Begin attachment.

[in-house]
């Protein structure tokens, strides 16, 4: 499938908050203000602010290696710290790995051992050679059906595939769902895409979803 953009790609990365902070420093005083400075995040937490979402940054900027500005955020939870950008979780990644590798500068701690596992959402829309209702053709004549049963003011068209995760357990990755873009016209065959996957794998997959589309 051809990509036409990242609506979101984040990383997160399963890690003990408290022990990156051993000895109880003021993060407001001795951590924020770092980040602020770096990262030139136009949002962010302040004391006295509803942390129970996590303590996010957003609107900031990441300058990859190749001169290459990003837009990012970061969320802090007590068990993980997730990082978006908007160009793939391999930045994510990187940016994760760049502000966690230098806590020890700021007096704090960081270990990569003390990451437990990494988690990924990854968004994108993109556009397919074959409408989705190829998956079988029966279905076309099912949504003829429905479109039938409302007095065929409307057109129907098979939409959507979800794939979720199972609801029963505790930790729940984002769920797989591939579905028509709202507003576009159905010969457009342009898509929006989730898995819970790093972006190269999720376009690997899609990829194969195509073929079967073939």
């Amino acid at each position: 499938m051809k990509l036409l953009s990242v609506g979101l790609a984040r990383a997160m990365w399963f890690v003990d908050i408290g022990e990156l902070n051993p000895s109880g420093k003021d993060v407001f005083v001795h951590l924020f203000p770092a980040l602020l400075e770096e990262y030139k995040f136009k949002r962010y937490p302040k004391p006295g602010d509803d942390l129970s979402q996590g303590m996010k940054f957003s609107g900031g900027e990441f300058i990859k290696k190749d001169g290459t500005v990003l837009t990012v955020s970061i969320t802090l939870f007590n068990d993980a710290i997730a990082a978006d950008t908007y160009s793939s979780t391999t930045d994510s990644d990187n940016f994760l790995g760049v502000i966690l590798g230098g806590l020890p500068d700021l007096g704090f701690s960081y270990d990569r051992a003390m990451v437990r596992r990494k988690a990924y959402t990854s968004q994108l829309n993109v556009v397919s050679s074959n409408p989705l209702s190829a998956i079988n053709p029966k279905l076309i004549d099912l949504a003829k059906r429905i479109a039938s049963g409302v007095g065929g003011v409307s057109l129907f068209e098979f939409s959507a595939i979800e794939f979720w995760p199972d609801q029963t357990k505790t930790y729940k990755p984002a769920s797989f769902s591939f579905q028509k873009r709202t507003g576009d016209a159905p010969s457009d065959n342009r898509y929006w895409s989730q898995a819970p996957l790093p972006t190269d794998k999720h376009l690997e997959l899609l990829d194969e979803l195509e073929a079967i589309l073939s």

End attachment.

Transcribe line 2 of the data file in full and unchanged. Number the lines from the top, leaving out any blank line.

């Protein structure tokens, strides 16, 4: 499938908050203000602010290696710290790995051992050679059906595939769902895409979803 953009790609990365902070420093005083400075995040937490979402940054900027500005955020939870950008979780990644590798500068701690596992959402829309209702053709004549049963003011068209995760357990990755873009016209065959996957794998997959589309 051809990509036409990242609506979101984040990383997160399963890690003990408290022990990156051993000895109880003021993060407001001795951590924020770092980040602020770096990262030139136009949002962010302040004391006295509803942390129970996590303590996010957003609107900031990441300058990859190749001169290459990003837009990012970061969320802090007590068990993980997730990082978006908007160009793939391999930045994510990187940016994760760049502000966690230098806590020890700021007096704090960081270990990569003390990451437990990494988690990924990854968004994108993109556009397919074959409408989705190829998956079988029966279905076309099912949504003829429905479109039938409302007095065929409307057109129907098979939409959507979800794939979720199972609801029963505790930790729940984002769920797989591939579905028509709202507003576009159905010969457009342009898509929006989730898995819970790093972006190269999720376009690997899609990829194969195509073929079967073939």